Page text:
Schizophrenia spectrum disorders in a Nigerian family: 4 case reports
© Omoaregba et al; licensee BioMed Central Ltd. 2009
Received: 28 October 2008
Accepted: 06 January 2009
Published: 06 January 2009
The risk of developing schizophrenia is higher among persons with an affected sibling compared to the general population. Beliefs about aetiology influence presentation, management and treatment outcomes. There are no reports on multiple occurrences of this disorder in a family in this part of the world. In this case series we also highlight how cultural beliefs hamper and shape management.
We report a case series of schizophrenia spectrum disorders affecting four women in a Nigerian family of Ibo tribal origin who responded marginally to pharmacological interventions and required insight oriented psychotherapy and family therapy in resolving psychosocial problems.
While western taught disease models might explain these presentations, it is not usually accepted by lay persons from developing cultures. Limitations in contemporary treatment approaches necessitate the development of culturally relevant psychotherapeutic interventions.
Schizophrenia is believed to arise from a combination of genetic and environmental factors. With the observation that siblings of a proband have an 8.5% greater risk of developing the disorder compared to the general population , it is believed that the disorder may be of a polygenic multifactorial aetiology. It is has been estimated that about 70% of the variation in the liability to develop schizophrenia is accounted for by genes, with the remaining 30% of the variation being explained by the environment .
In developing countries, beliefs about the causation of mental illness among patients, caregivers and lay persons are at variation with established Western models of disease aetiology (which emphasize genetic susceptibility, environmental stresses and psychopathological constructs). Magico-religious reasons (possession by spirits, witchcraft, retribution and divine punishment) are believed by lay persons to cause mental illness [3–5]. Rosen argues that the 'externalizing beliefs' among lay persons in developing societies that mental illness may be caused by divine punishment, witchcraft or possession by spirits may partly be responsible for better treatment outcomes among the mentally ill. The patient is not seen as 'defective' or 'irredeemable' and community support during the phase of treatment and recovery shifts the focus away from the patient and alleviates caregiver burden . These beliefs however, may hamper treatment offered by mental health professionals with a western styled education that focuses majorly on the patient (medication adherence, patient centred psychotherapeutic interventions) , rather than on the interrelationships between culture (environment) and physiology (genetics).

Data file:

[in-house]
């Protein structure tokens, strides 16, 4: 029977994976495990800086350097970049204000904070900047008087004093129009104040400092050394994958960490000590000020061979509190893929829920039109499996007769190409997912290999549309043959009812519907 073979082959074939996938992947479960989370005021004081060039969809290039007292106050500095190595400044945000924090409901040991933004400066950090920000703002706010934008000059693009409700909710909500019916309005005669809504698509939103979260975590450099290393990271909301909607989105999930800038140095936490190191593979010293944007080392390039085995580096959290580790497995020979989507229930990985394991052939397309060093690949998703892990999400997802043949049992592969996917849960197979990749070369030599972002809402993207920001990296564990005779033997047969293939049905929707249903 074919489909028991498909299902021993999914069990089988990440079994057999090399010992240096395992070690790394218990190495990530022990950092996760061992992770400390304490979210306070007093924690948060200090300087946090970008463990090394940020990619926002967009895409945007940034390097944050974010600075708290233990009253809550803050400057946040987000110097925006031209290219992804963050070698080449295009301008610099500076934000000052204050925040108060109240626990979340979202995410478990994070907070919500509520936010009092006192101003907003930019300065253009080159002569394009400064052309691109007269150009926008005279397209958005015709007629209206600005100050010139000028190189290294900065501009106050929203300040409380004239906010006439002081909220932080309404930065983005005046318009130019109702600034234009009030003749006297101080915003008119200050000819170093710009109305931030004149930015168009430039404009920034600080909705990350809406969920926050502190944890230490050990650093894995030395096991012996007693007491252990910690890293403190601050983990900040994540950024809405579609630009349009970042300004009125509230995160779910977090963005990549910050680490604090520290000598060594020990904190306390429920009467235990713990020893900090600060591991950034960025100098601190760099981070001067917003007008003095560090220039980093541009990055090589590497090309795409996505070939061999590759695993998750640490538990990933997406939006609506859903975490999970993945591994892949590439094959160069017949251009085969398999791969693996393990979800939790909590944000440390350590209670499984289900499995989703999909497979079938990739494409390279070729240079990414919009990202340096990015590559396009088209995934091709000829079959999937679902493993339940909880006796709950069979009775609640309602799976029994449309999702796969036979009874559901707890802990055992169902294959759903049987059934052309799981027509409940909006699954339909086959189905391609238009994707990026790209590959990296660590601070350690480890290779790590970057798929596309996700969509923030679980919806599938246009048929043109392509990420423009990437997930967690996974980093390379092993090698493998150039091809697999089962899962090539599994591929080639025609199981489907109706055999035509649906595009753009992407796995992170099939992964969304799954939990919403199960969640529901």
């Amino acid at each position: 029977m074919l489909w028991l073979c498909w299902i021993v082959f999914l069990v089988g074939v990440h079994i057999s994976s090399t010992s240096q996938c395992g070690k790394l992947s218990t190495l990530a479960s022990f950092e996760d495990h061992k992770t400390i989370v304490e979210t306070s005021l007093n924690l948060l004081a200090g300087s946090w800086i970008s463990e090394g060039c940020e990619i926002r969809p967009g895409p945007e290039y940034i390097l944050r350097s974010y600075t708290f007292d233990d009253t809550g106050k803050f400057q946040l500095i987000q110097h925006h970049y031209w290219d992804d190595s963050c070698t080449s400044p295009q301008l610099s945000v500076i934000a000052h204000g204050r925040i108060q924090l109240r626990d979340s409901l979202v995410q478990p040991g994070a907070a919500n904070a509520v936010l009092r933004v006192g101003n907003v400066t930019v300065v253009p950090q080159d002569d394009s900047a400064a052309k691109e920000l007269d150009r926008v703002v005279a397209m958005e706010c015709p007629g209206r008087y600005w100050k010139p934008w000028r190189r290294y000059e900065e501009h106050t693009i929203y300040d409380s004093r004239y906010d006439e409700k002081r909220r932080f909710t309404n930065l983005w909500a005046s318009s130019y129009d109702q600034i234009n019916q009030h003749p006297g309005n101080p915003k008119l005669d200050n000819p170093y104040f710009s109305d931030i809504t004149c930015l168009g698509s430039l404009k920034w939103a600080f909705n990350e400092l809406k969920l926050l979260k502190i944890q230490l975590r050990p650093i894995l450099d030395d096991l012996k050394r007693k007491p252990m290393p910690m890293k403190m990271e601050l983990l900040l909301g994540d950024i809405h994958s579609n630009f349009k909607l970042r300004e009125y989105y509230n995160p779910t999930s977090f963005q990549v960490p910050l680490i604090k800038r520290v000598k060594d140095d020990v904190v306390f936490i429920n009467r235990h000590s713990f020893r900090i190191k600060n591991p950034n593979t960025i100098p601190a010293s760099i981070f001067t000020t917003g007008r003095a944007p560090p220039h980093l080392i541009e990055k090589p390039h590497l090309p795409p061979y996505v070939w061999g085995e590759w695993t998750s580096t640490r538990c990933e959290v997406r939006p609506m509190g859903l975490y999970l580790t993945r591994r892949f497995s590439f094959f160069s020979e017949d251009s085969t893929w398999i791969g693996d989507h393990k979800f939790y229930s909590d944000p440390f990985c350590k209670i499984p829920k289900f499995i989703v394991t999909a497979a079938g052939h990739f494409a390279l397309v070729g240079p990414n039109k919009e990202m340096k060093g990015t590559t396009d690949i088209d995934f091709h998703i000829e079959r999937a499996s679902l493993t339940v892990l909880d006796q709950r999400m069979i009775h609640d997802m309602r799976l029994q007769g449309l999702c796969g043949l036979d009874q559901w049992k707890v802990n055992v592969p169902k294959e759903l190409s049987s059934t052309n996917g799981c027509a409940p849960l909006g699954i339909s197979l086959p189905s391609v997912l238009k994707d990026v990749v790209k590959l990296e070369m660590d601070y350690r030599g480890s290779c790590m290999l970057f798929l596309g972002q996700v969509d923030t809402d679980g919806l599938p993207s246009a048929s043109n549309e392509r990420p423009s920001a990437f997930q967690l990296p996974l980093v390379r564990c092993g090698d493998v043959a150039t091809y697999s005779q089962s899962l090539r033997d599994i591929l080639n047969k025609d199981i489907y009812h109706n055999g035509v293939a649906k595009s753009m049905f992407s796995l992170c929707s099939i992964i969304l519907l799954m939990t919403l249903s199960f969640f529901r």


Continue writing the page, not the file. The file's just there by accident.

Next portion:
We present a case series of four sisters, three with ICD-10 diagnoses of schizophrenia, and one with a persistent delusional disorder. We highlight difficulties experienced in management, due to the influence of culture on beliefs about aetiology of the illness. A review of literature did not find similar presentations from Africa or other developing nations of the world.